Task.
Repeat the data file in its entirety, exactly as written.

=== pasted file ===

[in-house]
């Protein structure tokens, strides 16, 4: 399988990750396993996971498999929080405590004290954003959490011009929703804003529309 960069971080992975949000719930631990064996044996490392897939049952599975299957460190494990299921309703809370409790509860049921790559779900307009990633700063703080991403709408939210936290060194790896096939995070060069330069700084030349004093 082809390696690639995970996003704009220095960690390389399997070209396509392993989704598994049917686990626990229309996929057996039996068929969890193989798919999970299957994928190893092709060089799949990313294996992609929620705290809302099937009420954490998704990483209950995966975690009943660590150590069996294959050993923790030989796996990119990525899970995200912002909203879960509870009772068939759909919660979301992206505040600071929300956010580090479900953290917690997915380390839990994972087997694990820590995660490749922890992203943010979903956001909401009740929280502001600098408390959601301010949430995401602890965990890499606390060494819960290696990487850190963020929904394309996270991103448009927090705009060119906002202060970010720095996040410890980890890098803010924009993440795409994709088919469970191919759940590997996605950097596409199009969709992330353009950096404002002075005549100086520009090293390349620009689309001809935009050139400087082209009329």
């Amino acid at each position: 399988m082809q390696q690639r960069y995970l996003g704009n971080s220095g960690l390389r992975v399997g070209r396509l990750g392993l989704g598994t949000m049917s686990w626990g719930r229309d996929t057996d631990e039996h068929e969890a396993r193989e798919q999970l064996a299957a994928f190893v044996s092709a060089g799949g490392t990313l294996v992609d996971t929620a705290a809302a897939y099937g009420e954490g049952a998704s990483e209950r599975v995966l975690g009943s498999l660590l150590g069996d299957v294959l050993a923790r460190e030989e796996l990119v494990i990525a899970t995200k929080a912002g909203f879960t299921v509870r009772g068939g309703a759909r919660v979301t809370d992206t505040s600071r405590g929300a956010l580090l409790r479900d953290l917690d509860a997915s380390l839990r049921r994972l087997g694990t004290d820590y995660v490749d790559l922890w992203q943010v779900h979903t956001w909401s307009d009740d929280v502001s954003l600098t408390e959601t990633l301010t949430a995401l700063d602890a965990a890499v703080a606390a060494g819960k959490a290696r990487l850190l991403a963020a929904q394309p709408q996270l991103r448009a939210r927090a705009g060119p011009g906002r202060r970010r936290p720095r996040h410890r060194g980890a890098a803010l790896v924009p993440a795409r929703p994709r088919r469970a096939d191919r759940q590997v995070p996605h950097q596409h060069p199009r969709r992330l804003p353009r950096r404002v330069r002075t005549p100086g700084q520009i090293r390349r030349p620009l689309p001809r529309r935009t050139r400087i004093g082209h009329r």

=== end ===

[in-house]
């Protein structure tokens, strides 16, 4: 399988990750396993996971498999929080405590004290954003959490011009929703804003529309 960069971080992975949000719930631990064996044996490392897939049952599975299957460190494990299921309703809370409790509860049921790559779900307009990633700063703080991403709408939210936290060194790896096939995070060069330069700084030349004093 082809390696690639995970996003704009220095960690390389399997070209396509392993989704598994049917686990626990229309996929057996039996068929969890193989798919999970299957994928190893092709060089799949990313294996992609929620705290809302099937009420954490998704990483209950995966975690009943660590150590069996294959050993923790030989796996990119990525899970995200912002909203879960509870009772068939759909919660979301992206505040600071929300956010580090479900953290917690997915380390839990994972087997694990820590995660490749922890992203943010979903956001909401009740929280502001600098408390959601301010949430995401602890965990890499606390060494819960290696990487850190963020929904394309996270991103448009927090705009060119906002202060970010720095996040410890980890890098803010924009993440795409994709088919469970191919759940590997996605950097596409199009969709992330353009950096404002002075005549100086520009090293390349620009689309001809935009050139400087082209009329």
């Amino acid at each position: 399988m082809q390696q690639r960069y995970l996003g704009n971080s220095g960690l390389r992975v399997g070209r396509l990750g392993l989704g598994t949000m049917s686990w626990g719930r229309d996929t057996d631990e039996h068929e969890a396993r193989e798919q999970l064996a299957a994928f190893v044996s092709a060089g799949g490392t990313l294996v992609d996971t929620a705290a809302a897939y099937g009420e954490g049952a998704s990483e209950r599975v995966l975690g009943s498999l660590l150590g069996d299957v294959l050993a923790r460190e030989e796996l990119v494990i990525a899970t995200k929080a912002g909203f879960t299921v509870r009772g068939g309703a759909r919660v979301t809370d992206t505040s600071r405590g929300a956010l580090l409790r479900d953290l917690d509860a997915s380390l839990r049921r994972l087997g694990t004290d820590y995660v490749d790559l922890w992203q943010v779900h979903t956001w909401s307009d009740d929280v502001s954003l600098t408390e959601t990633l301010t949430a995401l700063d602890a965990a890499v703080a606390a060494g819960k959490a290696r990487l850190l991403a963020a929904q394309p709408q996270l991103r448009a939210r927090a705009g060119p011009g906002r202060r970010r936290p720095r996040h410890r060194g980890a890098a803010l790896v924009p993440a795409r929703p994709r088919r469970a096939d191919r759940q590997v995070p996605h950097q596409h060069p199009r969709r992330l804003p353009r950096r404002v330069r002075t005549p100086g700084q520009i090293r390349r030349p620009l689309p001809r529309r935009t050139r400087i004093g082209h009329r």